Nick Welsh’s column about Casa Esperanza’s Free Lunch program was off the mark. The ongoing expansion of the Free Lunch program has attracted more and more freeloaders. The increasingly ill effects of public bad behavior, in the form of vagrancy, aggressive panhandling, drunkenness, drug dealing, prostitution, and crime, has finally gotten to the point where both local residents and business owners are organizing to push back on Casa Esperanza’s Free Lunch program.
While Mike Foley, as Director of Casa Esperanza, has to walk a tough line, he also deflects responsibility for the decay of the neighborhood to everyone else but Casa Esperanza. According to Foley, it’s the city’s fault, or the SBPD’s problem, or the local liquor stores out to make a buck, or generous tourists giving out spare change, or even local businesses and residents who just have to accept it because Santa Barbara has always had homeless. Nowhere does Mr. Foley consider that Casa Esperanza’s expanding Free Lunch program negatively impacts the entire Milpas community, nor does he suggest implementing a program that requires accountability and participation from its recipients beyond just showing up.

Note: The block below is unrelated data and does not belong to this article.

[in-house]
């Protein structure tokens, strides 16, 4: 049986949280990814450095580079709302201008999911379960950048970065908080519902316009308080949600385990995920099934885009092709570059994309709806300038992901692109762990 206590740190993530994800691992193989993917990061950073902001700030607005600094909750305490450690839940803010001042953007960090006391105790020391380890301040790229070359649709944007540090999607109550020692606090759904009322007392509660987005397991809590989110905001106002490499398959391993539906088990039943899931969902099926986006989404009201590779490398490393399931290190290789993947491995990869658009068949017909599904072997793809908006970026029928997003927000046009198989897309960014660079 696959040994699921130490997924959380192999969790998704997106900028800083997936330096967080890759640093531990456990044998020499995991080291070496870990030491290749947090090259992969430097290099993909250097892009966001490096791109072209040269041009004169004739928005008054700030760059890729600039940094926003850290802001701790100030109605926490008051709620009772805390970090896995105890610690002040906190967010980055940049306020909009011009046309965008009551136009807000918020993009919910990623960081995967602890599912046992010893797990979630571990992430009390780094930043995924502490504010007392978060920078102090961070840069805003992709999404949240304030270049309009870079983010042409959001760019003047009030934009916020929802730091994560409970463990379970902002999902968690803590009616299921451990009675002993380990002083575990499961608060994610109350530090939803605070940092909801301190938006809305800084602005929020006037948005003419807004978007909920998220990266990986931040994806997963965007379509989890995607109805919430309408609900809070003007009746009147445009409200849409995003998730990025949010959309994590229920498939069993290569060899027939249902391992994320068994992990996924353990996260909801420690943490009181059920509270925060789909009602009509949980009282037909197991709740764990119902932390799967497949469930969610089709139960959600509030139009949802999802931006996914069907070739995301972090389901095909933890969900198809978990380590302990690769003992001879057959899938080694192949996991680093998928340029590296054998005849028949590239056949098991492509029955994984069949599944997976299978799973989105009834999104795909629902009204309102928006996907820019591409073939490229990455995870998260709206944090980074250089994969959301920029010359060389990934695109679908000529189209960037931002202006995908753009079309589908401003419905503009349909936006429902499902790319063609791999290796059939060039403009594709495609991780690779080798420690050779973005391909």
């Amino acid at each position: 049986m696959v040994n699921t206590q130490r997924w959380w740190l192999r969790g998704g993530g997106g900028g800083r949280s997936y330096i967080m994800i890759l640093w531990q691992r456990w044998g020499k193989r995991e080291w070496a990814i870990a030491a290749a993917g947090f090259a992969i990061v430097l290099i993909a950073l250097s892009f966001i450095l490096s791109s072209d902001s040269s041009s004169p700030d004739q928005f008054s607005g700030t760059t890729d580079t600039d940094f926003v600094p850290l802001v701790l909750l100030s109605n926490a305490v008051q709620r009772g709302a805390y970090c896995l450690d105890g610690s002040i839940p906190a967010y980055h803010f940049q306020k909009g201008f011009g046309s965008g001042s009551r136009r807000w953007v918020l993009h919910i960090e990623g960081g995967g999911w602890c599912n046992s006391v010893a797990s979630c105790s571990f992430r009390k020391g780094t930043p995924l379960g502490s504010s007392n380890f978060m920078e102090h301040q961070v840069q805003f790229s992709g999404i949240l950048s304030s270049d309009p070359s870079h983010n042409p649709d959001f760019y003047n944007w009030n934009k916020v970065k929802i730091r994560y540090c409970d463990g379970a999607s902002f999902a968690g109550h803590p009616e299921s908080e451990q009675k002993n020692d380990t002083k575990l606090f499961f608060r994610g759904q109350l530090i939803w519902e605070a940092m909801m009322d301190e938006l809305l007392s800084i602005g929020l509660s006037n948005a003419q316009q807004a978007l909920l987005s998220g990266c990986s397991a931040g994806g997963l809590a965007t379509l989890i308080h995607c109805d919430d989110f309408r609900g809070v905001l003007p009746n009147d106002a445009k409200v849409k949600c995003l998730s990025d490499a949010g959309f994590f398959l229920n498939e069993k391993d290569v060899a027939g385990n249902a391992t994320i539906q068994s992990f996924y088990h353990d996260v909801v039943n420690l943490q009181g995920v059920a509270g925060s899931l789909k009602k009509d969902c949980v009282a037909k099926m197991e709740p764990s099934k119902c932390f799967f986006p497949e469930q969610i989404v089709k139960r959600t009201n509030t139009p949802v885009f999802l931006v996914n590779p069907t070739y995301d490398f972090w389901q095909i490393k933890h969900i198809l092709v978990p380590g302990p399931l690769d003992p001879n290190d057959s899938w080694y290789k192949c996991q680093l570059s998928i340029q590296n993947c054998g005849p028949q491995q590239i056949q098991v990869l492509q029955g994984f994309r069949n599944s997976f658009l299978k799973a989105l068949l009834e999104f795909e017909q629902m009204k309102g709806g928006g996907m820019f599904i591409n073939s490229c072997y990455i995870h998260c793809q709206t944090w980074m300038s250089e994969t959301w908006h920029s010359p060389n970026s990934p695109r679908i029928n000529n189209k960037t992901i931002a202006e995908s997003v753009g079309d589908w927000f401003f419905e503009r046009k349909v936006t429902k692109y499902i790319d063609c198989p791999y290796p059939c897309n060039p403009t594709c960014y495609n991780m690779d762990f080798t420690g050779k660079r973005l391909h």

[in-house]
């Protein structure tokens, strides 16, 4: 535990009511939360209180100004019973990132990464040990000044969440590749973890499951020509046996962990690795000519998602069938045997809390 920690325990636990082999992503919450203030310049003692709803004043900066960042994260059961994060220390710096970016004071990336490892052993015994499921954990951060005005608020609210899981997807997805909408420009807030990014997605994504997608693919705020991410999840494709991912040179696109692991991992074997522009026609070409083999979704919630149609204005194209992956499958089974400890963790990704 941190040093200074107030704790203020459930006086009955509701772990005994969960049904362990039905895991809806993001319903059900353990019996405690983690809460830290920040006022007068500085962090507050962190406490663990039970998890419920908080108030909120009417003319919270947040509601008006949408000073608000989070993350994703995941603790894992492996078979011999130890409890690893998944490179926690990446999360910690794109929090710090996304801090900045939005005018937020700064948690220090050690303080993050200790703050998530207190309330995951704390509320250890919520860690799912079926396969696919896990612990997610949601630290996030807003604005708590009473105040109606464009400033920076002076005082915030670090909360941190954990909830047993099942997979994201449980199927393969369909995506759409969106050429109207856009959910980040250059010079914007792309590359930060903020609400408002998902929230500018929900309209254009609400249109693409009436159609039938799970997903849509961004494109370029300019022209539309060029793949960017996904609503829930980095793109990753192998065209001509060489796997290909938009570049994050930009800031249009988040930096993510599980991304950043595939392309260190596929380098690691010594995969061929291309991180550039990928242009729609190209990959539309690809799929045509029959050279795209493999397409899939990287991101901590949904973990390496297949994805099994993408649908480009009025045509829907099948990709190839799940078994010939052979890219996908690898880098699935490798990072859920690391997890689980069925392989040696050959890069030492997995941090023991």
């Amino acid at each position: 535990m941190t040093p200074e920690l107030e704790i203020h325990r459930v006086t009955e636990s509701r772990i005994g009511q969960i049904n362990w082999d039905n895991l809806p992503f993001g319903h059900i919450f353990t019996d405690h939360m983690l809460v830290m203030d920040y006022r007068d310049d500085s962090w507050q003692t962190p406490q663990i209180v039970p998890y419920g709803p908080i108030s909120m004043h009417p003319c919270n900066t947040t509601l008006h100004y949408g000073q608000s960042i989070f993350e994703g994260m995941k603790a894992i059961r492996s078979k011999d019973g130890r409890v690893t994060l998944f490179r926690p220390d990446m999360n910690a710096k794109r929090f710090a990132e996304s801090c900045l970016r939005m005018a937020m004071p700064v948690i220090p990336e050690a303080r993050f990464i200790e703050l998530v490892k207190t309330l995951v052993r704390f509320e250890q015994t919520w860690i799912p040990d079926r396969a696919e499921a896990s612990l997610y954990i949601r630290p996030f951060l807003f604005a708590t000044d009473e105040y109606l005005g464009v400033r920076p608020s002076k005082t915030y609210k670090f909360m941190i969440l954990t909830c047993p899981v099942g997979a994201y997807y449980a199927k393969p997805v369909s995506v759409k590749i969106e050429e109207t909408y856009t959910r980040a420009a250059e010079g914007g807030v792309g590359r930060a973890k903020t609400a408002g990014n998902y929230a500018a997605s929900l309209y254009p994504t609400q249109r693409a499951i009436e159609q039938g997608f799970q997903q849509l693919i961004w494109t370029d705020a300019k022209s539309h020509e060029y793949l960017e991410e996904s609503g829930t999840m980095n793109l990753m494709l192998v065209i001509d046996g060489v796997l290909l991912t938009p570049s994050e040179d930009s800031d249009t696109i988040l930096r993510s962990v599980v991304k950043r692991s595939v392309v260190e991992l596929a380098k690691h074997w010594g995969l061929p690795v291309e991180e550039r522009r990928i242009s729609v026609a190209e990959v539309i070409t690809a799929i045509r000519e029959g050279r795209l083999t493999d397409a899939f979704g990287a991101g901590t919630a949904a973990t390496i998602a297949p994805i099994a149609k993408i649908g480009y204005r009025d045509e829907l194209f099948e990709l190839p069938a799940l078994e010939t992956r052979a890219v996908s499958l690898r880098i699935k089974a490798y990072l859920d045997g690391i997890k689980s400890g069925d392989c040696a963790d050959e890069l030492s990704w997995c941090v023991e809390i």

It’s not heartless to question Casa Esperanza’s operations; it’s responsible caring for the entire community. The good news is that local residents and business owners are banding together to reclaim their neighborhood. We are thankful that at least three of the City Council members appear to be listening.—Bruce Giffin, S.B.
Hopefully, last week’s Angry Poodle Barbecue opened some eyes to the difficult times we’re living in and how it is affecting the homeless even more. I’m sure you’ll receive many negative opinions, but I really appreciated your frankness. I volunteer at Casa Esperanza and personally know they’re making a difference in peoples’ lives. Presently, I am doing life histories on the women. Needless to say, the stories are horrific. This generational cycle must be broken.—Carole Fox, S.B.